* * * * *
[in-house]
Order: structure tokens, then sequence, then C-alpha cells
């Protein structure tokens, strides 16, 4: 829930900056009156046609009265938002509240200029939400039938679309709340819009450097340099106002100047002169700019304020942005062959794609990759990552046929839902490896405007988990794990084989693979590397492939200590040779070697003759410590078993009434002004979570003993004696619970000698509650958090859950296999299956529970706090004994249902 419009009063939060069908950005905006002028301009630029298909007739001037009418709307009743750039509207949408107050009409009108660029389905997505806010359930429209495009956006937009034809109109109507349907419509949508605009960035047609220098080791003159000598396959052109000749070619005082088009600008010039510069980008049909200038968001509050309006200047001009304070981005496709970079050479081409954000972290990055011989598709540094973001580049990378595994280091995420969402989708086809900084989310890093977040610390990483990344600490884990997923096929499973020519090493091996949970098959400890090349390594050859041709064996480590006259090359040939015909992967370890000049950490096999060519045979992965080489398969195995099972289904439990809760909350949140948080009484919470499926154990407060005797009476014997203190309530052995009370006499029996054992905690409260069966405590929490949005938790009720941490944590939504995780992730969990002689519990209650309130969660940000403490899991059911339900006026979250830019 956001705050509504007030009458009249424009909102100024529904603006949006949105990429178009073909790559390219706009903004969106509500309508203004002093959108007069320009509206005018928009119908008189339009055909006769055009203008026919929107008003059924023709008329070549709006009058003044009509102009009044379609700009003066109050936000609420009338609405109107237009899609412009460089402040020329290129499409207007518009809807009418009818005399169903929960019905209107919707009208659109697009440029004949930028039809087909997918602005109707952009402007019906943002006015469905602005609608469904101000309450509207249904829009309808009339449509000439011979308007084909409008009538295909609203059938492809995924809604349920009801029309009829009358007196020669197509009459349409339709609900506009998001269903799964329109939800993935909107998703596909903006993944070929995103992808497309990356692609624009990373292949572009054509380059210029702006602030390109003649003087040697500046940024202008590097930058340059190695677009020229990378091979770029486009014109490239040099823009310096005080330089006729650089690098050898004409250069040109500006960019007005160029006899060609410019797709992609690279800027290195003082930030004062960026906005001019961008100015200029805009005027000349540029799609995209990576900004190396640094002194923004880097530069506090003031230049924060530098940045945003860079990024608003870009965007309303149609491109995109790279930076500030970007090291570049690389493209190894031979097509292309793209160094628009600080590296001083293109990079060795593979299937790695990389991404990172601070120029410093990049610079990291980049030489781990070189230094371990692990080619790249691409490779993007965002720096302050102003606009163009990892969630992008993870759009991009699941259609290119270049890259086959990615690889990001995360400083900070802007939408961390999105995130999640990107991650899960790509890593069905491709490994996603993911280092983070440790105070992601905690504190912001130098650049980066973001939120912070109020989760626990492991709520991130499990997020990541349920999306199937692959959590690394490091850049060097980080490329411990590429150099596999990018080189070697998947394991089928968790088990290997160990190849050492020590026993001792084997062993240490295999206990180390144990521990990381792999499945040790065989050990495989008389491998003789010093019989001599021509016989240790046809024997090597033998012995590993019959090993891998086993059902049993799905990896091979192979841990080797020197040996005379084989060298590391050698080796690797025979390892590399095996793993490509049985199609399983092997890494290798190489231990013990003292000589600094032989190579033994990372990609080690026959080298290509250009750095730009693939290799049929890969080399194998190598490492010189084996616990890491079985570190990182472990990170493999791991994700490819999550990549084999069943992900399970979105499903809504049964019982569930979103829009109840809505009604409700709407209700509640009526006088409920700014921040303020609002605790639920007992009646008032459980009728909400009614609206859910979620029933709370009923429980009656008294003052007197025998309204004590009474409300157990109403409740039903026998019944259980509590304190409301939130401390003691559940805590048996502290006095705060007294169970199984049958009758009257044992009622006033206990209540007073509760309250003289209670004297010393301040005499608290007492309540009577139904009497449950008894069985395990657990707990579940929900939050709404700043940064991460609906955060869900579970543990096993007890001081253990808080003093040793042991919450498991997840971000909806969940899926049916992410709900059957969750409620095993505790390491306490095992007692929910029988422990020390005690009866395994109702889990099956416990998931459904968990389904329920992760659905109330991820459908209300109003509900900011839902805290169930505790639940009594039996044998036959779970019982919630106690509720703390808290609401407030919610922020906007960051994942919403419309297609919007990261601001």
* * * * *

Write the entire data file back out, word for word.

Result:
[in-house]
Order: structure tokens, then sequence, then C-alpha cells
């Protein structure tokens, strides 16, 4: 829930900056009156046609009265938002509240200029939400039938679309709340819009450097340099106002100047002169700019304020942005062959794609990759990552046929839902490896405007988990794990084989693979590397492939200590040779070697003759410590078993009434002004979570003993004696619970000698509650958090859950296999299956529970706090004994249902 419009009063939060069908950005905006002028301009630029298909007739001037009418709307009743750039509207949408107050009409009108660029389905997505806010359930429209495009956006937009034809109109109507349907419509949508605009960035047609220098080791003159000598396959052109000749070619005082088009600008010039510069980008049909200038968001509050309006200047001009304070981005496709970079050479081409954000972290990055011989598709540094973001580049990378595994280091995420969402989708086809900084989310890093977040610390990483990344600490884990997923096929499973020519090493091996949970098959400890090349390594050859041709064996480590006259090359040939015909992967370890000049950490096999060519045979992965080489398969195995099972289904439990809760909350949140948080009484919470499926154990407060005797009476014997203190309530052995009370006499029996054992905690409260069966405590929490949005938790009720941490944590939504995780992730969990002689519990209650309130969660940000403490899991059911339900006026979250830019 956001705050509504007030009458009249424009909102100024529904603006949006949105990429178009073909790559390219706009903004969106509500309508203004002093959108007069320009509206005018928009119908008189339009055909006769055009203008026919929107008003059924023709008329070549709006009058003044009509102009009044379609700009003066109050936000609420009338609405109107237009899609412009460089402040020329290129499409207007518009809807009418009818005399169903929960019905209107919707009208659109697009440029004949930028039809087909997918602005109707952009402007019906943002006015469905602005609608469904101000309450509207249904829009309808009339449509000439011979308007084909409008009538295909609203059938492809995924809604349920009801029309009829009358007196020669197509009459349409339709609900506009998001269903799964329109939800993935909107998703596909903006993944070929995103992808497309990356692609624009990373292949572009054509380059210029702006602030390109003649003087040697500046940024202008590097930058340059190695677009020229990378091979770029486009014109490239040099823009310096005080330089006729650089690098050898004409250069040109500006960019007005160029006899060609410019797709992609690279800027290195003082930030004062960026906005001019961008100015200029805009005027000349540029799609995209990576900004190396640094002194923004880097530069506090003031230049924060530098940045945003860079990024608003870009965007309303149609491109995109790279930076500030970007090291570049690389493209190894031979097509292309793209160094628009600080590296001083293109990079060795593979299937790695990389991404990172601070120029410093990049610079990291980049030489781990070189230094371990692990080619790249691409490779993007965002720096302050102003606009163009990892969630992008993870759009991009699941259609290119270049890259086959990615690889990001995360400083900070802007939408961390999105995130999640990107991650899960790509890593069905491709490994996603993911280092983070440790105070992601905690504190912001130098650049980066973001939120912070109020989760626990492991709520991130499990997020990541349920999306199937692959959590690394490091850049060097980080490329411990590429150099596999990018080189070697998947394991089928968790088990290997160990190849050492020590026993001792084997062993240490295999206990180390144990521990990381792999499945040790065989050990495989008389491998003789010093019989001599021509016989240790046809024997090597033998012995590993019959090993891998086993059902049993799905990896091979192979841990080797020197040996005379084989060298590391050698080796690797025979390892590399095996793993490509049985199609399983092997890494290798190489231990013990003292000589600094032989190579033994990372990609080690026959080298290509250009750095730009693939290799049929890969080399194998190598490492010189084996616990890491079985570190990182472990990170493999791991994700490819999550990549084999069943992900399970979105499903809504049964019982569930979103829009109840809505009604409700709407209700509640009526006088409920700014921040303020609002605790639920007992009646008032459980009728909400009614609206859910979620029933709370009923429980009656008294003052007197025998309204004590009474409300157990109403409740039903026998019944259980509590304190409301939130401390003691559940805590048996502290006095705060007294169970199984049958009758009257044992009622006033206990209540007073509760309250003289209670004297010393301040005499608290007492309540009577139904009497449950008894069985395990657990707990579940929900939050709404700043940064991460609906955060869900579970543990096993007890001081253990808080003093040793042991919450498991997840971000909806969940899926049916992410709900059957969750409620095993505790390491306490095992007692929910029988422990020390005690009866395994109702889990099956416990998931459904968990389904329920992760659905109330991820459908209300109003509900900011839902805290169930505790639940009594039996044998036959779970019982919630106690509720703390808290609401407030919610922020906007960051994942919403419309297609919007990261601001």